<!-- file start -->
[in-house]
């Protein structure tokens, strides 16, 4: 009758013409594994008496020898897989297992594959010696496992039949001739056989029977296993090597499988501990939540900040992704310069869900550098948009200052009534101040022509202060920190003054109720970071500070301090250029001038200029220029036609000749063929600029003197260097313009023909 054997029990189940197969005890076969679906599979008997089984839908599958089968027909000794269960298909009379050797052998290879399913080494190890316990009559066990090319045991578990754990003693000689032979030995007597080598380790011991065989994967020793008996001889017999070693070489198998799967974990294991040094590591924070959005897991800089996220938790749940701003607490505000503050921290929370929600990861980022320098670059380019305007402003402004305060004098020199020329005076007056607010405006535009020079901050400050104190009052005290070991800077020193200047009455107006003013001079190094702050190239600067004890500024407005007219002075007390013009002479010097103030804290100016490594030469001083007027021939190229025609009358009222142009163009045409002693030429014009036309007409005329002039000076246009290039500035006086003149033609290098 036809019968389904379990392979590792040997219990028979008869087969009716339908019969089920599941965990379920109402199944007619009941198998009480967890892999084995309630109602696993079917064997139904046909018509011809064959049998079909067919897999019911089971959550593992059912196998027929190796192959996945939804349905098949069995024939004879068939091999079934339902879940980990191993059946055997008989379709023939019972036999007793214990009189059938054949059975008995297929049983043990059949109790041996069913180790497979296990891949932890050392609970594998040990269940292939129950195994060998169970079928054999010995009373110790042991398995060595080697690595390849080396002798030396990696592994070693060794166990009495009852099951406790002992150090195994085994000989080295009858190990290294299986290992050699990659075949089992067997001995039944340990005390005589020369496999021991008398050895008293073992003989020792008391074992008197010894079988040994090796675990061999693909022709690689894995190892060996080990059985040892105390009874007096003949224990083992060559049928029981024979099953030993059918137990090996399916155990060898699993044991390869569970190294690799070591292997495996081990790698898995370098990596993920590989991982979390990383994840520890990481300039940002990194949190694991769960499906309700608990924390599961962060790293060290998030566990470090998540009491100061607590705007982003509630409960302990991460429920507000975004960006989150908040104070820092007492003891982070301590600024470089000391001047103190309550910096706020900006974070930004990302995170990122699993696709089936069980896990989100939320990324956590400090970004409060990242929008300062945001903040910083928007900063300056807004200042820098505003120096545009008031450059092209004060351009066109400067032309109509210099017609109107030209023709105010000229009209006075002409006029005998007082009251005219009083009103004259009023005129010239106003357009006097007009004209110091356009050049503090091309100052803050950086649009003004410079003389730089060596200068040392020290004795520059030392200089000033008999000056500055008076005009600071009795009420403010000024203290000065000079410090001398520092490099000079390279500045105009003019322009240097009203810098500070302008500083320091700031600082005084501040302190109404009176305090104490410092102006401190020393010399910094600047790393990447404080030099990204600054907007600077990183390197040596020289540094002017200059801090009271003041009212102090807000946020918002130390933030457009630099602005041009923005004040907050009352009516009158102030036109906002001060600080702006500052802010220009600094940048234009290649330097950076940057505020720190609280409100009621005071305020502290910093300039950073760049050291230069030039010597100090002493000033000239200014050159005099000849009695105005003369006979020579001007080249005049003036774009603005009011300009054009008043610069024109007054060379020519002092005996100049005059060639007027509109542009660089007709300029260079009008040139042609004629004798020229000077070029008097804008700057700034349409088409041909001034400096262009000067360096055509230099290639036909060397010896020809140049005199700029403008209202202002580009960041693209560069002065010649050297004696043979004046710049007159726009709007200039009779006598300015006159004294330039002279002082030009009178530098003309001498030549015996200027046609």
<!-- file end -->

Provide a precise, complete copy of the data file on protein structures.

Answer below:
[in-house]
């Protein structure tokens, strides 16, 4: 009758013409594994008496020898897989297992594959010696496992039949001739056989029977296993090597499988501990939540900040992704310069869900550098948009200052009534101040022509202060920190003054109720970071500070301090250029001038200029220029036609000749063929600029003197260097313009023909 054997029990189940197969005890076969679906599979008997089984839908599958089968027909000794269960298909009379050797052998290879399913080494190890316990009559066990090319045991578990754990003693000689032979030995007597080598380790011991065989994967020793008996001889017999070693070489198998799967974990294991040094590591924070959005897991800089996220938790749940701003607490505000503050921290929370929600990861980022320098670059380019305007402003402004305060004098020199020329005076007056607010405006535009020079901050400050104190009052005290070991800077020193200047009455107006003013001079190094702050190239600067004890500024407005007219002075007390013009002479010097103030804290100016490594030469001083007027021939190229025609009358009222142009163009045409002693030429014009036309007409005329002039000076246009290039500035006086003149033609290098 036809019968389904379990392979590792040997219990028979008869087969009716339908019969089920599941965990379920109402199944007619009941198998009480967890892999084995309630109602696993079917064997139904046909018509011809064959049998079909067919897999019911089971959550593992059912196998027929190796192959996945939804349905098949069995024939004879068939091999079934339902879940980990191993059946055997008989379709023939019972036999007793214990009189059938054949059975008995297929049983043990059949109790041996069913180790497979296990891949932890050392609970594998040990269940292939129950195994060998169970079928054999010995009373110790042991398995060595080697690595390849080396002798030396990696592994070693060794166990009495009852099951406790002992150090195994085994000989080295009858190990290294299986290992050699990659075949089992067997001995039944340990005390005589020369496999021991008398050895008293073992003989020792008391074992008197010894079988040994090796675990061999693909022709690689894995190892060996080990059985040892105390009874007096003949224990083992060559049928029981024979099953030993059918137990090996399916155990060898699993044991390869569970190294690799070591292997495996081990790698898995370098990596993920590989991982979390990383994840520890990481300039940002990194949190694991769960499906309700608990924390599961962060790293060290998030566990470090998540009491100061607590705007982003509630409960302990991460429920507000975004960006989150908040104070820092007492003891982070301590600024470089000391001047103190309550910096706020900006974070930004990302995170990122699993696709089936069980896990989100939320990324956590400090970004409060990242929008300062945001903040910083928007900063300056807004200042820098505003120096545009008031450059092209004060351009066109400067032309109509210099017609109107030209023709105010000229009209006075002409006029005998007082009251005219009083009103004259009023005129010239106003357009006097007009004209110091356009050049503090091309100052803050950086649009003004410079003389730089060596200068040392020290004795520059030392200089000033008999000056500055008076005009600071009795009420403010000024203290000065000079410090001398520092490099000079390279500045105009003019322009240097009203810098500070302008500083320091700031600082005084501040302190109404009176305090104490410092102006401190020393010399910094600047790393990447404080030099990204600054907007600077990183390197040596020289540094002017200059801090009271003041009212102090807000946020918002130390933030457009630099602005041009923005004040907050009352009516009158102030036109906002001060600080702006500052802010220009600094940048234009290649330097950076940057505020720190609280409100009621005071305020502290910093300039950073760049050291230069030039010597100090002493000033000239200014050159005099000849009695105005003369006979020579001007080249005049003036774009603005009011300009054009008043610069024109007054060379020519002092005996100049005059060639007027509109542009660089007709300029260079009008040139042609004629004798020229000077070029008097804008700057700034349409088409041909001034400096262009000067360096055509230099290639036909060397010896020809140049005199700029403008209202202002580009960041693209560069002065010649050297004696043979004046710049007159726009709007200039009779006598300015006159004294330039002279002082030009009178530098003309001498030549015996200027046609």